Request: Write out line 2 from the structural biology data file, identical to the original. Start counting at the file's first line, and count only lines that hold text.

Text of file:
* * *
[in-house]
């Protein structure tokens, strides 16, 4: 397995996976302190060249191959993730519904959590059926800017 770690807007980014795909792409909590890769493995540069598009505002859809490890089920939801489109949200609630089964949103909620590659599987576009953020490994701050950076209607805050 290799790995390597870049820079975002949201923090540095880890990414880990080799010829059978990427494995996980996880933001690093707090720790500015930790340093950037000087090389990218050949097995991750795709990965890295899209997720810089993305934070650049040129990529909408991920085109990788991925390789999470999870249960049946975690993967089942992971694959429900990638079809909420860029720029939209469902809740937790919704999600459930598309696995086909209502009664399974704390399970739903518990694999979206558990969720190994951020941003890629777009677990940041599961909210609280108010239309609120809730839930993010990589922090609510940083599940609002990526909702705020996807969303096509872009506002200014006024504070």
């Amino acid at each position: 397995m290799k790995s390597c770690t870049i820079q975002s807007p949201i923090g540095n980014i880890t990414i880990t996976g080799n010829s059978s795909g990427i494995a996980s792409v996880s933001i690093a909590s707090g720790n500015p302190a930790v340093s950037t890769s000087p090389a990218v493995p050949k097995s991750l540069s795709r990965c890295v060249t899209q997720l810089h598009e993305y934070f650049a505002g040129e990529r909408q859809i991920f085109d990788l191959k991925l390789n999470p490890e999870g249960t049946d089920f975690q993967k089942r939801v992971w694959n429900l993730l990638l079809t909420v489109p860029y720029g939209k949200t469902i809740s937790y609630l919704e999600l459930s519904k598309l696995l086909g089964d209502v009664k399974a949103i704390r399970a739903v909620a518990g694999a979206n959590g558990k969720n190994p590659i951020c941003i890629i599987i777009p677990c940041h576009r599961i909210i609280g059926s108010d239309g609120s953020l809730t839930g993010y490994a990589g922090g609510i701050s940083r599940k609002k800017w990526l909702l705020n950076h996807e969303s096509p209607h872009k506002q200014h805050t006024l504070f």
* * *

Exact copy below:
């Protein structure tokens, strides 16, 4: 397995996976302190060249191959993730519904959590059926800017 770690807007980014795909792409909590890769493995540069598009505002859809490890089920939801489109949200609630089964949103909620590659599987576009953020490994701050950076209607805050 290799790995390597870049820079975002949201923090540095880890990414880990080799010829059978990427494995996980996880933001690093707090720790500015930790340093950037000087090389990218050949097995991750795709990965890295899209997720810089993305934070650049040129990529909408991920085109990788991925390789999470999870249960049946975690993967089942992971694959429900990638079809909420860029720029939209469902809740937790919704999600459930598309696995086909209502009664399974704390399970739903518990694999979206558990969720190994951020941003890629777009677990940041599961909210609280108010239309609120809730839930993010990589922090609510940083599940609002990526909702705020996807969303096509872009506002200014006024504070």